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Dancing around the pump

January 12, 2012
Marshall Independent

One of then-GOP presidential candidate Michele Bachmann's most eyebrow-raising moments (and she's had a few the last year) came when she pledged she would roll back the price of a gallon a gas to $2. That was in August. Bachmann, who has since dropped out of the running for the GOP nomination, noted that gas was $1.79 per gallon on the day President Barack Obama took office.

To call her promisorial prediction silly would be kind. But she knew what she was doing, at least in the sense that she was aware how important the price of gas is to every vehicle owner in this country. Her only risk was not being taken seriously, but she's never let that stop her.

Fast forward nearly five months, and how often have we heard the candidates discuss gas prices since then? Not enough. Of course, foreign policy and the proposed $7 billion Keystone pipeline project are interlinked with energy independence and gasoline prices - and those two issues have been debated by the remaining candidates - but still, we don't hear Republicans really sympathizing with the American people on what we believe is our bottom line here: what we pay at the pump every time we pull in to a gas station. Generalizing the subject is too easy and the candidates are getting away with it.

The price of gas should be a hot topic, if for no other reason than it is so all-encompassing. No other issue affects the American public more on a day-to-day basis than how much gasoline costs. Paying more at the pump leaves us with less for other things, yet we have no choice - for commuters, Point A and Point B aren't getting any closer. Plus, it's controversial, and controversial issues, especially those that affect such a wide swath of the American public, shouldn't fade from the spotlight.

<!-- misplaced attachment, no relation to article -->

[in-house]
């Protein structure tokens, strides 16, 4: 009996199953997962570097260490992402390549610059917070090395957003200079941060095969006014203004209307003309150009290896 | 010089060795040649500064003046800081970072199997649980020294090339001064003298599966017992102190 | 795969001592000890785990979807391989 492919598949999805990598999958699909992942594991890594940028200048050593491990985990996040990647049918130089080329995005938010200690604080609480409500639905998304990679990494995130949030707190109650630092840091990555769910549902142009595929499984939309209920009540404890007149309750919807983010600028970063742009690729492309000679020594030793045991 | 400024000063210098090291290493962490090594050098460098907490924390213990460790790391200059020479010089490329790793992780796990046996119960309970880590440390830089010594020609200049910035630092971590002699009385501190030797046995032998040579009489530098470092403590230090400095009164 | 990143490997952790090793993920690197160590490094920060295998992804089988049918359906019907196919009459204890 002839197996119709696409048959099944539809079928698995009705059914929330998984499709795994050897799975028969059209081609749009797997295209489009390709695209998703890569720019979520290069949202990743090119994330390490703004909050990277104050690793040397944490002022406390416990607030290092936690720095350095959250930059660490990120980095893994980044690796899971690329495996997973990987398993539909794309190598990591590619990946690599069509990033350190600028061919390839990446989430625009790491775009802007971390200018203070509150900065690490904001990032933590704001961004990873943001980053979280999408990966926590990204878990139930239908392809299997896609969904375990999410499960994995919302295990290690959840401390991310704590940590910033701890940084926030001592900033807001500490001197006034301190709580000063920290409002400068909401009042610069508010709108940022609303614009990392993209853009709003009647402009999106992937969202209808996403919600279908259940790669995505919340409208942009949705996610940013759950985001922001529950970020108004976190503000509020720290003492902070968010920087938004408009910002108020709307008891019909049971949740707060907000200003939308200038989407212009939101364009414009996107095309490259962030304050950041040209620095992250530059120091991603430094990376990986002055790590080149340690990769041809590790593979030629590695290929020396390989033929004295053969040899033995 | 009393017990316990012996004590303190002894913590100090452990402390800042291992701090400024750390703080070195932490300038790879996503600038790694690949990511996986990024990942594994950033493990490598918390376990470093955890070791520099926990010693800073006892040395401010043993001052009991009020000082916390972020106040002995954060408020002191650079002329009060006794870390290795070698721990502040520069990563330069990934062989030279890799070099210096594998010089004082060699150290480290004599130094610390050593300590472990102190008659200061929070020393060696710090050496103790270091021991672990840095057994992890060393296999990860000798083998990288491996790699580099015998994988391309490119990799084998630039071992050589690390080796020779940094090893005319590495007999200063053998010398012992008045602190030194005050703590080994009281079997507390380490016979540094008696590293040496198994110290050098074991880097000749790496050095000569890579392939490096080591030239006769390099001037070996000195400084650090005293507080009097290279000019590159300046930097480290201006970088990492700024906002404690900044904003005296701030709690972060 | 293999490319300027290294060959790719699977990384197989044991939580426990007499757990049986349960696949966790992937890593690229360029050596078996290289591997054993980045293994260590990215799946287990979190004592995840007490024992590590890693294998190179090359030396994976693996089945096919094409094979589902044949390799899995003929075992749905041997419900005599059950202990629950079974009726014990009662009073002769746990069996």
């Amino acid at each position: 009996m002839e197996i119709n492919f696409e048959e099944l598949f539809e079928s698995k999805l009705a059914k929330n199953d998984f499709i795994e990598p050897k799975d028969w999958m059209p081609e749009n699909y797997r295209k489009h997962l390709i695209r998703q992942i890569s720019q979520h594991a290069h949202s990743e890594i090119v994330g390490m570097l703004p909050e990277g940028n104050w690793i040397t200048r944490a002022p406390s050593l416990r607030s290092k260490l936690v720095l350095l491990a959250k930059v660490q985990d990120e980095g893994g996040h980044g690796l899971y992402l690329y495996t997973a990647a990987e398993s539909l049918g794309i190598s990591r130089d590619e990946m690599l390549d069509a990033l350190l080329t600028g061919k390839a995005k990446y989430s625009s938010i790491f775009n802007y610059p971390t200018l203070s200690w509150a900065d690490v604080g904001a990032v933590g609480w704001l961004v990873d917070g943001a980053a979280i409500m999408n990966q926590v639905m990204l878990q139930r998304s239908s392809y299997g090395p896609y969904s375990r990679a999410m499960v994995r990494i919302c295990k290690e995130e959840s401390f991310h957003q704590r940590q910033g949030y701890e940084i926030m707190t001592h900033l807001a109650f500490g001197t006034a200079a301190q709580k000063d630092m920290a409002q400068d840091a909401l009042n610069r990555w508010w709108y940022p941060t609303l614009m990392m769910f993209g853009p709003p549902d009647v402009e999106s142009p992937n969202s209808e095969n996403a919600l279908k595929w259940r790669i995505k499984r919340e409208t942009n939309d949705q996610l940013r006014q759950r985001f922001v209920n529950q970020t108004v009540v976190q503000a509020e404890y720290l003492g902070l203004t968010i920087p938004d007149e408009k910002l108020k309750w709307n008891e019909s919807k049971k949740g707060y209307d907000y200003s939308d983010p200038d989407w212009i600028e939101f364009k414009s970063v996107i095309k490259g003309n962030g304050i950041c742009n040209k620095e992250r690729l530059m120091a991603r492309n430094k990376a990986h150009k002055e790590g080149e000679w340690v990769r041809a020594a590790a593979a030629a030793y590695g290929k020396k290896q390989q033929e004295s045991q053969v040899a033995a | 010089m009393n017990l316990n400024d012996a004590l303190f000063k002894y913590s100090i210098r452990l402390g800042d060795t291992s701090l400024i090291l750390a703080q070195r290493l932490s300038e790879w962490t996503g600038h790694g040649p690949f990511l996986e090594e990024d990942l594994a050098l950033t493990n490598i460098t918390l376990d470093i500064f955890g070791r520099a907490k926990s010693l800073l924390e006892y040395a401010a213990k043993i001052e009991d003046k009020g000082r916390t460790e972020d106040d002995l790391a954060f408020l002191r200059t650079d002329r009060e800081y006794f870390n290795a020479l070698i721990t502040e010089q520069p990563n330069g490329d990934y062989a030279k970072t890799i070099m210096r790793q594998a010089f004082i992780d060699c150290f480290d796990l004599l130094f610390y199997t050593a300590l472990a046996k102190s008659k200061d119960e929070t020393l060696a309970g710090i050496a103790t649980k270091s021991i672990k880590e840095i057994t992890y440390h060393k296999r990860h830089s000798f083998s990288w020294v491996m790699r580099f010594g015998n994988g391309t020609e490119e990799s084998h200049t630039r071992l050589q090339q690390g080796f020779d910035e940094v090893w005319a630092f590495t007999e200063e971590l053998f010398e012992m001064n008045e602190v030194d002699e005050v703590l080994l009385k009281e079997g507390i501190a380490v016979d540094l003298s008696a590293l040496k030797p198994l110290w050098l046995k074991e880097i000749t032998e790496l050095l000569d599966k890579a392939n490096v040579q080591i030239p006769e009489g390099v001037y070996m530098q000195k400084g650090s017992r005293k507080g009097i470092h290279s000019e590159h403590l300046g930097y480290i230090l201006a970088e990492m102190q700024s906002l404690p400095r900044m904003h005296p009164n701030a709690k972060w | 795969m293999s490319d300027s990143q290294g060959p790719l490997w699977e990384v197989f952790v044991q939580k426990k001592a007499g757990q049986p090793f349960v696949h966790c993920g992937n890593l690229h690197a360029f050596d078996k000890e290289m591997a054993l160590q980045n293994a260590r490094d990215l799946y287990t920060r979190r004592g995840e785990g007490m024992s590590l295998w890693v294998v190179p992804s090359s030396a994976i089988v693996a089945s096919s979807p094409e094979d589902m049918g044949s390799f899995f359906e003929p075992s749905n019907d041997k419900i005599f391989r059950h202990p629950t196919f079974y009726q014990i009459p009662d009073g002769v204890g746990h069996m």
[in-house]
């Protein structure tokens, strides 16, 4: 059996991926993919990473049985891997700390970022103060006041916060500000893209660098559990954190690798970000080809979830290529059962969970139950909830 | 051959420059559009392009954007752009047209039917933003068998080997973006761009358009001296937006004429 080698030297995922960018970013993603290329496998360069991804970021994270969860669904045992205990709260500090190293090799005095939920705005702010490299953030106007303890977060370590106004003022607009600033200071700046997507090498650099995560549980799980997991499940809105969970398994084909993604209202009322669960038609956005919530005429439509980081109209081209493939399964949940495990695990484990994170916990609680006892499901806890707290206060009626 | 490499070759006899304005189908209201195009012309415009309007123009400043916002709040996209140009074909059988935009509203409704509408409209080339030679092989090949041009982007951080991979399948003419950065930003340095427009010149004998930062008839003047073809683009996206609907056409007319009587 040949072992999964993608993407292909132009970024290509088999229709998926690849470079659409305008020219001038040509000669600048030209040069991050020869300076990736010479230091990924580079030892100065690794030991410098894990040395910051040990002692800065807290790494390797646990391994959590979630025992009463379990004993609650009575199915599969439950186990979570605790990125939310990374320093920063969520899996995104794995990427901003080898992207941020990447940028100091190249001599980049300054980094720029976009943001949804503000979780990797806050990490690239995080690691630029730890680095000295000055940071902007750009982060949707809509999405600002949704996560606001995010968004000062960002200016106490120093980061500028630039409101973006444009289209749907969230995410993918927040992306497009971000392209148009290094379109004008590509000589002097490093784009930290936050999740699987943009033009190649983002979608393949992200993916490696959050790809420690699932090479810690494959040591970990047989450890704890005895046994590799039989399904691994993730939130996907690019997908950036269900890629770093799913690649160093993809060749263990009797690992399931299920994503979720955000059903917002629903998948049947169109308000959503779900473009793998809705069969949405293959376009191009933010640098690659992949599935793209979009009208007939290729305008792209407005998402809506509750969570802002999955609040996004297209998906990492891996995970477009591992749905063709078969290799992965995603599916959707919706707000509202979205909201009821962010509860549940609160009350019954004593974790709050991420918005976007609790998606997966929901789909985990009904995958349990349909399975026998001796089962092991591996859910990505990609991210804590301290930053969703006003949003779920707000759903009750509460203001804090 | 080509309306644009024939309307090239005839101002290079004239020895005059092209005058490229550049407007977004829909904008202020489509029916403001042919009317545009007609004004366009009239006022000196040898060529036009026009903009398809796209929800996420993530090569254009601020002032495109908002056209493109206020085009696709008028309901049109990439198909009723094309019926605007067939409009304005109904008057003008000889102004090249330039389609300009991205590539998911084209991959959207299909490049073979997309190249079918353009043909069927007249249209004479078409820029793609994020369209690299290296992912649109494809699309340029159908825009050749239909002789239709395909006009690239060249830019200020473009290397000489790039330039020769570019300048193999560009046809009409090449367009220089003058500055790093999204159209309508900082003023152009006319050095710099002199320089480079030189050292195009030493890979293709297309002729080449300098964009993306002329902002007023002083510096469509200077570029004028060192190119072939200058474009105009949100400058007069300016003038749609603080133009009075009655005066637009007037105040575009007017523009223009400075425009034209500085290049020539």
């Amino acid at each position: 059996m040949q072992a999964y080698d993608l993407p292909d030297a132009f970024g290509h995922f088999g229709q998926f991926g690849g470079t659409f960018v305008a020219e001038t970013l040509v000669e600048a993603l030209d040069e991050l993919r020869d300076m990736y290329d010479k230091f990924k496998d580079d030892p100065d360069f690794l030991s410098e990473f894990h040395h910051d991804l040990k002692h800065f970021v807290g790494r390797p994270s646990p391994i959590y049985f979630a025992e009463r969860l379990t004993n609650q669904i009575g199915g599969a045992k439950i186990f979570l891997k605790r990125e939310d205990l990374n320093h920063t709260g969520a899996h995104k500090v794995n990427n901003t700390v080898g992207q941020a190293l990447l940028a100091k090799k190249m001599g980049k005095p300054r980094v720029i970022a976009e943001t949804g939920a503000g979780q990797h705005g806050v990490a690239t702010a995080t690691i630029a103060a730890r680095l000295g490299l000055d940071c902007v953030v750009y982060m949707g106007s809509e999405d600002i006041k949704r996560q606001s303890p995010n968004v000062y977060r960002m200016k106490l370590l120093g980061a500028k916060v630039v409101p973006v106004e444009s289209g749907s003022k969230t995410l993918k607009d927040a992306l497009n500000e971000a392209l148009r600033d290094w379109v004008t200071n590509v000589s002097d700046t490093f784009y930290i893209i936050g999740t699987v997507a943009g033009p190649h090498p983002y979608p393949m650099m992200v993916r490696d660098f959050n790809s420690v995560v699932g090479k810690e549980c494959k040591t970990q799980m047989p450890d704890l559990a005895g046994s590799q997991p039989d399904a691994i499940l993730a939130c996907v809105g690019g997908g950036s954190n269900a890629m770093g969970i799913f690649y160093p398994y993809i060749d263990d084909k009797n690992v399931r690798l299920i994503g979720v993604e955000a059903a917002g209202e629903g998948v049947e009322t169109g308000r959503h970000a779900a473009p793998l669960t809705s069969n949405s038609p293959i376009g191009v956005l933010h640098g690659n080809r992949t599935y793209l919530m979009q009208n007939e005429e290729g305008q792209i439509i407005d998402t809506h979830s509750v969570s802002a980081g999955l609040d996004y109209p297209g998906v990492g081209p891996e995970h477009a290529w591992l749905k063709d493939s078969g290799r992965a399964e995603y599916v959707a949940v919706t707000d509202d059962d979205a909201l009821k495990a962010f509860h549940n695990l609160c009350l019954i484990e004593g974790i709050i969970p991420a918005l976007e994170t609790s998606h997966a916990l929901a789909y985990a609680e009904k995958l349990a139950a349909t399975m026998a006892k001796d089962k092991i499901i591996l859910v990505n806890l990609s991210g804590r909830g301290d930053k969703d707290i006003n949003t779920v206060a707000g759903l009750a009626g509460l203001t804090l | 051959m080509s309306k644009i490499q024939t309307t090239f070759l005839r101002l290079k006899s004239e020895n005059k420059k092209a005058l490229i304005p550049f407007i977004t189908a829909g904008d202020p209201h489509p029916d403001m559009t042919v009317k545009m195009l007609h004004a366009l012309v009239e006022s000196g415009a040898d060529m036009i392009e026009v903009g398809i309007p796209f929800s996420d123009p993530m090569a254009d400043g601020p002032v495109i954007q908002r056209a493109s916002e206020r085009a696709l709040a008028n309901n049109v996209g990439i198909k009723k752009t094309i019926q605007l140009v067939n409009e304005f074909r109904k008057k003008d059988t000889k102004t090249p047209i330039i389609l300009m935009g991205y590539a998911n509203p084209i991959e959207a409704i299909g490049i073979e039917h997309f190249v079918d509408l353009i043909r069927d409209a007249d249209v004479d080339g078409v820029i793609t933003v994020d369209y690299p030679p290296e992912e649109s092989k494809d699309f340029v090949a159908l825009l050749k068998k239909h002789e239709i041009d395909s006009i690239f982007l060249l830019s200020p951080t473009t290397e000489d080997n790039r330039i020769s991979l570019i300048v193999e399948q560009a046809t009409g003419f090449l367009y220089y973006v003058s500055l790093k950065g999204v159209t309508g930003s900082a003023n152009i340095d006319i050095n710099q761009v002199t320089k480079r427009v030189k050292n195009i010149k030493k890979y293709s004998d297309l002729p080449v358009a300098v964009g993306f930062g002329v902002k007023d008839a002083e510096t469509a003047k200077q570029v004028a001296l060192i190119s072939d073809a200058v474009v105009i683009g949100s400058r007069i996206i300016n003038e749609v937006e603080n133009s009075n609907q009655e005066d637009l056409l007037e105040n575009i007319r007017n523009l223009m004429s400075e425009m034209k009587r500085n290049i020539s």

We don't need idealistic promises made by presidential hopefuls, we need to know what these candidates will do to try to get gas prices to drop in the future. And if they don't think gas will ever dip below $2 again, then tell us. And then provide us with some answers that will quell our fears about $4 gas in the future.

Don't tell us that we need to lessen our dependence on foreign oil - we already know that. Don't tell us to buy a more fuel-efficient car - most of us can't afford one. Don't blame Obama's policies and say gasoline prices are a direct result of them like Newt Gingrich did recently - gas prices in 2011 were nearly as high as they were under President George W. Bush four years ago.

Tell us you will do everything in your power to keep prices down. Tell us this really matters to you.

Republicans from Bachmann to Palin have blamed Obama for high gas prices; we suppose that's debatable, everything is, but pointing your political finger across the aisle doesn't solve our problems. Maybe politicians think it makes them look good, but it does little for the people who helped put them in office in the first place.

We won't find out until after the presidential election what the fate of the pipeline will be; until then, gas prices will remain volatile and our frustration over not knowing how high they can really get will grow. Please, candidates, stop side stepping and patronizing and tell us something we can believe in.



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